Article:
Nowadays, she tucks herself into bed and prays for the courage to accept how He's made her, even if the gorilla will not. And she reaches through the bars of her own heart with the same unconditional love she's given to others.

Why just today, she made herself a peanut butter and jelly sandwich.

You are not alone,

Little Wendy Redroad

Inappropriate Bohemian Footnote: 

I reached into the most vulnerable place in my heart to write this story. But first, I had to embrace the not so vulnerable place in my heart that needed to temporarily call the gorilla an ape. And also acknowledge the angry place from which I journaled Mr. Gorilla seemed very attentive and affectionate in the beginning and then turned out to be an emotional F-wit. 

Jesus is not deterred from living in any of these places in my heart. He has a way of sorting it all out and bringing me face to face with great sorrow . . . for a little while. Together, we move through the sarcasm and the anger. And then we grieve. And then I heal.

Tuesday, August 19, 2014 11:16 AM

Got Grace?

Tuesday, August 19, 2014 11:16 AM
Tuesday, August 19, 2014 11:16 AM

I was nineteen years old when Christopher was born. Twenty-one when he was hospitalized with acute kidney failure and diagnosed with Hemolytic Uremic Syndrome.

Fluids were limited. Diapers weighed. And the fragile fingers of my toddler were routinely pricked to collect the blood necessary to measure kidney function. When not another drop of blood could be squeezed due to the bruising of his chubby fingers, medical staff switched to toes.

IV therapy was particularly challenging. Kidney patients suffer sever edema, so it's no small feat to find a willing vein. I remember well, the day my Christopher's ability to be soothed was surpassed by the overwhelming fact that there did not appear to be an end in sight to the very real pain he endured each day. 

After 2-3 failed attempts, a neonatal nurse (read: ninja) who works with preemies, was called upon to access a vein. She entered the room and joined four adults standing at his bedside. With the best of intentions and the purest of motives, we started in with our spiel: It's okay, sweet baby. This woman is here to help you get better.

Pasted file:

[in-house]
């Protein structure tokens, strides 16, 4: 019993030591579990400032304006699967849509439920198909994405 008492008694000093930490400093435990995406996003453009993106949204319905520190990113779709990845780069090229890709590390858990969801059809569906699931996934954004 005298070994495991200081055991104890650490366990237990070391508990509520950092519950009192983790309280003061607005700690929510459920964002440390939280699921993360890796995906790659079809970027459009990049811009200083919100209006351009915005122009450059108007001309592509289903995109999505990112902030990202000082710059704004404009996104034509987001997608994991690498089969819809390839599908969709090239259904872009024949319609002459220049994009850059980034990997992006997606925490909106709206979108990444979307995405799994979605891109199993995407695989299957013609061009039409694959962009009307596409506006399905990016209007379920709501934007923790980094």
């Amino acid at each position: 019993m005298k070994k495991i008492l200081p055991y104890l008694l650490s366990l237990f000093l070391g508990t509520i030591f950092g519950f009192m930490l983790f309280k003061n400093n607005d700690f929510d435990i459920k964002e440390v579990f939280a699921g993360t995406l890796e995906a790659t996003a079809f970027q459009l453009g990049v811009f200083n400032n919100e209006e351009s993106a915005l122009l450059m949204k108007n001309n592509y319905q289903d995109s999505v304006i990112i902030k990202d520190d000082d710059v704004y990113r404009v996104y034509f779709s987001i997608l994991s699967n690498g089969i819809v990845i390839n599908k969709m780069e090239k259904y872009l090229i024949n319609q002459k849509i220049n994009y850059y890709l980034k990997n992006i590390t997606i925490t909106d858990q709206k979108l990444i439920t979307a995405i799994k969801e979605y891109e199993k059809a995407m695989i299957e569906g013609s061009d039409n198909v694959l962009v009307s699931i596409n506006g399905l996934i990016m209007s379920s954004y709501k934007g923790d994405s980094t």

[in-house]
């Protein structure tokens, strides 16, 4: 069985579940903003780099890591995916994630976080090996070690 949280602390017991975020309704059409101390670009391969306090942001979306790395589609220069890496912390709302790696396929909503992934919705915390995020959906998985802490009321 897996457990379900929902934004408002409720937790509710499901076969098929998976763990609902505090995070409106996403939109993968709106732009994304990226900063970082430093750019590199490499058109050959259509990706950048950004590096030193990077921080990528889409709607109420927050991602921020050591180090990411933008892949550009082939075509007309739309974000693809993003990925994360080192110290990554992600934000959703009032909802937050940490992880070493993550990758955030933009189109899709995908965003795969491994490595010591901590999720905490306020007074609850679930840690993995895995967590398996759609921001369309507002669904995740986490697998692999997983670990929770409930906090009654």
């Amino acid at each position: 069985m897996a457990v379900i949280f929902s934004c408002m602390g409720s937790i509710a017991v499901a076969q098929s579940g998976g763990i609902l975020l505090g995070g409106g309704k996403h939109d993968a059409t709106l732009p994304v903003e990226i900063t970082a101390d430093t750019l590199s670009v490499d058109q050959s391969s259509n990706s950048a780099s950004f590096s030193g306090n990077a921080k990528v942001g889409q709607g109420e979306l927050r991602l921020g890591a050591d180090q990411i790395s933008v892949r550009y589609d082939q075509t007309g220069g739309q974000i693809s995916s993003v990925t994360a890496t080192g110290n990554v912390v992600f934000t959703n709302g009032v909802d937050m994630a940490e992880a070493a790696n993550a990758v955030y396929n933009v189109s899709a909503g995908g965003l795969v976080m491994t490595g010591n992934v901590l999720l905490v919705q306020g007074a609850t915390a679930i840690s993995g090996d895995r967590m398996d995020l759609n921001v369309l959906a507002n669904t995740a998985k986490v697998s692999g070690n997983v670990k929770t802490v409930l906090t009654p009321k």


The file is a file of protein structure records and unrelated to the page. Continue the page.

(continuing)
And that's right about the time Sweet Baby had had enough. Not because no one cared. But rather, because a human being (toddler or no) can only take so much. Because it wasn't okay.

So, he sat straight up in that hospital bed and shouted, "##@**!!!" It was the mother of all swear words. I'm not talking about the F word. Given the nature of this story, I'm inclined to write that one. Nope. My little guy took the Lord's name in vain. (Oh, yes he did.)

It grieves me to report that I was flush with embarrassment. If memory serves, my response went something like: I'm so sorry. We don't use that word in our home. I don't know where he got that. "Christopher . . . Baby, we don't talk like that." 

Let's recap. A very big world had inflicted upon the shoulders of a very small child, a series of painful events he could no longer withstand. At least not on this day. So, he had a melt-down. 

The mother, who loved this child more than life itself, initially felt embarrassed/self-righteous, rather than empathetic, to a weary soul's diminished capacity to take another "hit."

In contrast, this is how our beloved neonatal ninja responded: Baby boy. I know you're mad! I know this hurts! You say whatever you need to say to get through this.

There it is, people. Grace.

Do you have it for yourself when you say or do something you wouldn't ordinarily say or do when pure exhaustion and pain supersede what you already know the Bible has to say about a Christian's words/deeds being worthy and all?

Do you extend that same grace to friends and family when they're hurting? To the cranky person working the register at a glacial pace when the last place you want to be is in line at the grocery store? Do you ever consider that the last place your cashier might want to be that day is in front of a register, perhaps too heartbroken to force a smile?

Life is messy. And at times, painfully overwhelming. Shouldn't we, as Christians, embrace one another with empathetic arms, rather than use carefully selected Scripture to "minister" to a weary soul who's clearly hanging on by a thin thread?

If you're hurting and there's no end in sight. If the "hits" keep coming and you've had moments when the ability to respond gracefully vanished in thin air, I would say to you:

Baby girl. I know you're mad! I know you're hurt! And there's grace for you when you stumble and fall. I once believed grace was something that dusted me off and stood me up again. But that's only the half of it. Grace, I've discovered, is determined to convince me that with a mouth full of dust-- too weak to stand, I am loved and cherished. This is the revelation that will empower me (and you) to rise up and walk again.

Got grace?

You are not alone,